- Remove from the chest area all jewelry, clothing with snaps, electrocardiographic patches (if not contraindicated), and other metal objects that may interfere with the interpretation of the results.
- Females should be asked if they are pregnant or if there is any possibility that they may be pregnant.
- The client is positioned sitting or standing upright in front of the x-ray machine, with arms held slightly out from the sides, chest expanded, and shoulders pressed forward. The radiographic film is placed against the anterior chest.
- For lateral views, the client stands with his or her arms elevated from the shoulders and with the forearms resting on the arm of the radiographic equipment, if necessary. The radiographic film is placed flush against the right or left side of the chest.
- As the client holds very still and takes in a deep breath and holds it, one or more radiographs are taken.
- For portable radiographs, the client is positioned sitting in a high-Fowler's position, and the portable x-ray machine is moved into place in front of the chest for the radiographic exposure onto the plate positioned behind the back and chest.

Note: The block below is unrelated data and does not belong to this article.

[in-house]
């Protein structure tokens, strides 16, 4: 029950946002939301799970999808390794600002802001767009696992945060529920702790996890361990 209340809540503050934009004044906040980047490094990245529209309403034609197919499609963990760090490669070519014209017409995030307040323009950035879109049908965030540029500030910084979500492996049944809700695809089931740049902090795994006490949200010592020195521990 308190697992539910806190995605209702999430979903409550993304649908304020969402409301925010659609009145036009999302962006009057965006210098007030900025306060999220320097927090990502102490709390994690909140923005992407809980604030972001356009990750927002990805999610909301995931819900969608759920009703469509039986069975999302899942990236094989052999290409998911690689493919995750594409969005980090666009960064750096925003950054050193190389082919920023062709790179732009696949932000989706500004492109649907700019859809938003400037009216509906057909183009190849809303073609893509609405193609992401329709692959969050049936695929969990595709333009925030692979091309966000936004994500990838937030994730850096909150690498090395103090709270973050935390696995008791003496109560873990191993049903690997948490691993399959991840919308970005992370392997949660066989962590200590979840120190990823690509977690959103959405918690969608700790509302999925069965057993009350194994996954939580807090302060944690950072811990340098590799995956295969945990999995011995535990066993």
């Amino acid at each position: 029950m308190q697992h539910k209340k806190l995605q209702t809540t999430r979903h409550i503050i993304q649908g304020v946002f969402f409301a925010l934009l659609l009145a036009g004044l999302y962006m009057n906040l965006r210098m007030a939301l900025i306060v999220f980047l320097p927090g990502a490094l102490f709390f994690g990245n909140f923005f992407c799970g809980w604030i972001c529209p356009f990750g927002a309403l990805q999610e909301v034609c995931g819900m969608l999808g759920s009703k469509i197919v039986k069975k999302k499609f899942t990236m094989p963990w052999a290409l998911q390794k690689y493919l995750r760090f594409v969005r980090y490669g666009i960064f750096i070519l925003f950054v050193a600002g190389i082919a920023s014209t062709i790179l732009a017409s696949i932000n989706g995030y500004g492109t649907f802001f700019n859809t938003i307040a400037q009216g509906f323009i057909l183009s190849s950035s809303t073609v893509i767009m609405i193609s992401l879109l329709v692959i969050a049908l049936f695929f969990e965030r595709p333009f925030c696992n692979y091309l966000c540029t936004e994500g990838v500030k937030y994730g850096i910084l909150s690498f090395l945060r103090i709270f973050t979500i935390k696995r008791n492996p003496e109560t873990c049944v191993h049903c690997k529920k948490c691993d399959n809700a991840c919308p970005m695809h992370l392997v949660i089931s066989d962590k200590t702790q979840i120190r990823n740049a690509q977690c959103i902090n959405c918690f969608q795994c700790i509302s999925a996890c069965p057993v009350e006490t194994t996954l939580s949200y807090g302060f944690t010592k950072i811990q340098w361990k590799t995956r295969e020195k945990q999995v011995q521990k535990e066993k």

- Replace the electrocardiographic patches and wires if they have been removed.
- Return personal belongings to the client and help him or her dress.
- In the event of usage of a portable x-ray machine, help the client return to a comfortable position.
Client and Family Teaching
- It is important to breathe in deeply, hold your breath, and remain motionless while the radiograph is taken.
- A radiograph takes approximately 15 minutes to complete and verify that the images are properly exposed.
- No restrictions are necessary on food or fluid intake.
- No sedation is used for this procedure.
- Views are taken in various positions on the table or chair.
Factors That Affect Results
- Overall misinterpretation of a chest radiograph can occur because of tumor, post-op changes, massive pulmonary emboli, false ventricular aneurysm and esophageal varices. Knowledge of the client's history is essential to consider.
- Clothing, jewelry, and metal objects cause shadows on the film.
- Movement obscures the clarity of the picture.
- Improper positioning makes radiographs difficult to interpret.
- Portable radiographs are not as reliable as those performed in radiology departments. The anteroposterior position may cause the heart to appear larger than it is.
- Overexposure or underexposure results in inadequate visualization.
- The experience of the physician interpreting the films affects the accuracy of the findings.
- Chest radiography is not suggested as a first-line screening tool for tuberculosis or cancer because of possible dangers from frequent radiographic exposure.
- Health care workers in areas near frequent usage of x-rays should wear an x-ray badge to track exposure level. They should wear a lead apron when remaining in the room with the client during exposure. For portable radiographs, health care workers should stand at least 5 feet from the x-ray source during exposure.